Video games can be a great way to get away from it all (pic: Chesnot/Getty Images)
A reader explains how gaming has helped him to cope with OCD but also how the illness has interfered with his favourite hobby.
Ever since the age of nine (I am now 28) I was diagnosed with a mental illness called OCD also known as obsessive compulsive disorder. To this day I struggle severely with OCD, so much so that it has affected my life to such a degree that I have anxiety and depression on top of it. Contrary to the unfortunate misrepresentation of OCD, it is not as simple as being a ‘neat freak’ and it has many various forms and complicated ways to affect you. I genuinely would not have room to list every single way OCD has manifested itself for me over the years but, believe me, they aren’t pleasant.
So… after all these years, after going through so many different variations of OCD and still doing so to this day, how have I kept myself relatively sane? Well one of the biggest factors has been my love for gaming!
When I was younger, I was fortunate enough to have a PS1 followed by the PlayStation 2 and an Xbox, the PlayStation 1 and 2 being the consoles I played most at the time. Crash Bandicoot, Speed Freaks, FIFA, TimeSplitters, and the series of SmackDown! wrestling games being among some of my favourites. Despite my enjoyment of playing these games, along with plenty of others, OCD was still there lingering and trying to infiltrate its way into ruining my early gaming experiences. Fortunately, it wasn’t as strong then and although disruptive at times, it wasn’t as big of an issue as it’d eventually evolve into.
After that it was onto the Xbox 360, which my dad surprised me and my brother with when I was just about a teen. I have fond memories of many games, such as immersing myself into the universe and story of one of my favourite games ever in Mass Effect 2; hiding in a cabin with my friend, in the Tall Trees area, whilst being attacked by a swarm of cougars in Red Dead Redemption; completing Halo: ODST on Legendary with a friend one day after being ‘ill’ from school; and attempting to improve my Kill/Death ratio with friends on the iconic Call Of Duty 4.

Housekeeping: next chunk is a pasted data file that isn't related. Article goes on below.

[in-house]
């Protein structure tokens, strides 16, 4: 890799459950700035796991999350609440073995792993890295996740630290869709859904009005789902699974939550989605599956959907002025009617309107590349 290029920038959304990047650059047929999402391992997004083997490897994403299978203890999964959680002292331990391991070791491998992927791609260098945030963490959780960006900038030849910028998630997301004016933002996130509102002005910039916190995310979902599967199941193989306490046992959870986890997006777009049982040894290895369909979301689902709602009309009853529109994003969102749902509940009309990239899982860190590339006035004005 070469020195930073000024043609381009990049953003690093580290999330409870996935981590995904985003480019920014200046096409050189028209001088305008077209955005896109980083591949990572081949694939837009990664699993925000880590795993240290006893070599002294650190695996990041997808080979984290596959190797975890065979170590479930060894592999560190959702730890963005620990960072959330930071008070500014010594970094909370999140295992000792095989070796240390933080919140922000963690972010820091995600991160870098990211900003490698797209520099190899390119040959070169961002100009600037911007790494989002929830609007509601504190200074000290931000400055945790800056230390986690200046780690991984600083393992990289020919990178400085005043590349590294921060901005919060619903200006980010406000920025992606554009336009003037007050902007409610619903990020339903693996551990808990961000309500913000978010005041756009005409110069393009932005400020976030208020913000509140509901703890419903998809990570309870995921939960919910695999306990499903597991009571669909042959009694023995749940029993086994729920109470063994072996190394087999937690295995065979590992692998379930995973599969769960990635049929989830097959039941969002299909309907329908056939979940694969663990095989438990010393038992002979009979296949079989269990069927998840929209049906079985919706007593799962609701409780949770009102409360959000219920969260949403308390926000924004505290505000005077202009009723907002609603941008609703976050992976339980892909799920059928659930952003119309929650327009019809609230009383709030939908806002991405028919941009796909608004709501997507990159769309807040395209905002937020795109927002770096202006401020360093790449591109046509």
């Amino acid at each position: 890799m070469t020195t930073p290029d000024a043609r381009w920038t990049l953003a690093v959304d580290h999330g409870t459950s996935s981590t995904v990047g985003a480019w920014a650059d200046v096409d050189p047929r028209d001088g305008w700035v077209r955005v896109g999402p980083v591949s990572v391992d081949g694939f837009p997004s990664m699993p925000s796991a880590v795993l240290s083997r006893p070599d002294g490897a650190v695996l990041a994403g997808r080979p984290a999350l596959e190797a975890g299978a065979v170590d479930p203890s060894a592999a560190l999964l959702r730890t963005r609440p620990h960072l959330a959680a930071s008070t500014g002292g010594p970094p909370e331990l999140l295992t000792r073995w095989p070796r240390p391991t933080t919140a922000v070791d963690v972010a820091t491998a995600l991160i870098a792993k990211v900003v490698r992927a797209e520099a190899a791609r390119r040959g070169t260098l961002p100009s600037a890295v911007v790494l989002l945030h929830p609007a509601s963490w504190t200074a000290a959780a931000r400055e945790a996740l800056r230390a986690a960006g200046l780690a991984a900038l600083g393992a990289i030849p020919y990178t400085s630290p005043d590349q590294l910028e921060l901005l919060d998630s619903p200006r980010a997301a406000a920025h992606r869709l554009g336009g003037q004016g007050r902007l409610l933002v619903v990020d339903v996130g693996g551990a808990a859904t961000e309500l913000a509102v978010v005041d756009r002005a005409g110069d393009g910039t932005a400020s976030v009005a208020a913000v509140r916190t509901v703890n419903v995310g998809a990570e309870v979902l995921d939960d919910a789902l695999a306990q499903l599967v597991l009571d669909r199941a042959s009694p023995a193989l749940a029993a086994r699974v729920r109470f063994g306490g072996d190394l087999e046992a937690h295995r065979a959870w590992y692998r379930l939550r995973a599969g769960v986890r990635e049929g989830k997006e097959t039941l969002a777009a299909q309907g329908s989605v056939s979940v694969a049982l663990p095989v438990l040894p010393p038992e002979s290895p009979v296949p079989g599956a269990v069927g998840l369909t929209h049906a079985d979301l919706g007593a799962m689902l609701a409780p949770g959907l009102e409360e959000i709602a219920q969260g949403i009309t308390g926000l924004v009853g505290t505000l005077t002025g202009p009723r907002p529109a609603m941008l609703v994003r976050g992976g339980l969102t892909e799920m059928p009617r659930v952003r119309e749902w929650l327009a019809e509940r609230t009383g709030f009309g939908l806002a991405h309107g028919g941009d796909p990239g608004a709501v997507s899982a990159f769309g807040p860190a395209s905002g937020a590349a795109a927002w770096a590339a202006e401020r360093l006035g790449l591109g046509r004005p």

Roughly towards the end of the Xbox 360 era, and the early Xbox One and PlayStation 4 era, however, is when the OCD really started to come into play and hamper my gaming leisure. It would make me enter and re-enter games and apps over and over again, sometimes hours upon end.
It made me change my Xbox gamertag over and over. It would make me worry about games I could and couldn’t play. What if games had ‘triggering’ moments in them? (Moments that would lend itself to OCD that make me feel more anxious). What if I got ‘stuck’? (Feeling trapped into having to do something in order to cancel it out). What if someone sent me an offensive message? What if I got hacked? What if my console stops working?
I am not saying all of this for sympathy. I am saying all of this to hopefully bring some well needed respect and attention to OCD, mental illnesses as a whole, and to show how beneficial gaming is towards helping people. I want people to also realise that if this is something you struggle with, you are not alone and it can improve.
Of course it sucks that it can ruin something you love, like playing video games, but at the same time, thank goodness for gaming because I don’t know where I would be without it.
By reader Tanis
For support with Obsessive Compulsive Disorder
If you need support with OCD, you can contact CALM on 0800 58 58 58.
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